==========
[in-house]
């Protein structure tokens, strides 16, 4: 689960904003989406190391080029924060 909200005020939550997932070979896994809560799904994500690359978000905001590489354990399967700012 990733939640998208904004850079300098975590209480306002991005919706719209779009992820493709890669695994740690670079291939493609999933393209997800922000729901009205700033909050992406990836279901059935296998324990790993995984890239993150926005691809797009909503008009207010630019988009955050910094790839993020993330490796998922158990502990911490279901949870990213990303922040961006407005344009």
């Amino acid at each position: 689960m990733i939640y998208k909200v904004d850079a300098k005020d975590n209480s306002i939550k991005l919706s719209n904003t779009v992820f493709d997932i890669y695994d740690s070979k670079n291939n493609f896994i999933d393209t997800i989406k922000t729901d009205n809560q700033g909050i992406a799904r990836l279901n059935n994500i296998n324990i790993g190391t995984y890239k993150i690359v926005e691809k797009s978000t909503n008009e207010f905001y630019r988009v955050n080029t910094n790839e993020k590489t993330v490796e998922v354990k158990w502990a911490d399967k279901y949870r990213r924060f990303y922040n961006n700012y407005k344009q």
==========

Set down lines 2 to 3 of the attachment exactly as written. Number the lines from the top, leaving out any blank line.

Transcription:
């Protein structure tokens, strides 16, 4: 689960904003989406190391080029924060 909200005020939550997932070979896994809560799904994500690359978000905001590489354990399967700012 990733939640998208904004850079300098975590209480306002991005919706719209779009992820493709890669695994740690670079291939493609999933393209997800922000729901009205700033909050992406990836279901059935296998324990790993995984890239993150926005691809797009909503008009207010630019988009955050910094790839993020993330490796998922158990502990911490279901949870990213990303922040961006407005344009």
């Amino acid at each position: 689960m990733i939640y998208k909200v904004d850079a300098k005020d975590n209480s306002i939550k991005l919706s719209n904003t779009v992820f493709d997932i890669y695994d740690s070979k670079n291939n493609f896994i999933d393209t997800i989406k922000t729901d009205n809560q700033g909050i992406a799904r990836l279901n059935n994500i296998n324990i790993g190391t995984y890239k993150i690359v926005e691809k797009s978000t909503n008009e207010f905001y630019r988009v955050n080029t910094n790839e993020k590489t993330v490796e998922v354990k158990w502990a911490d399967k279901y949870r990213r924060f990303y922040n961006n700012y407005k344009q």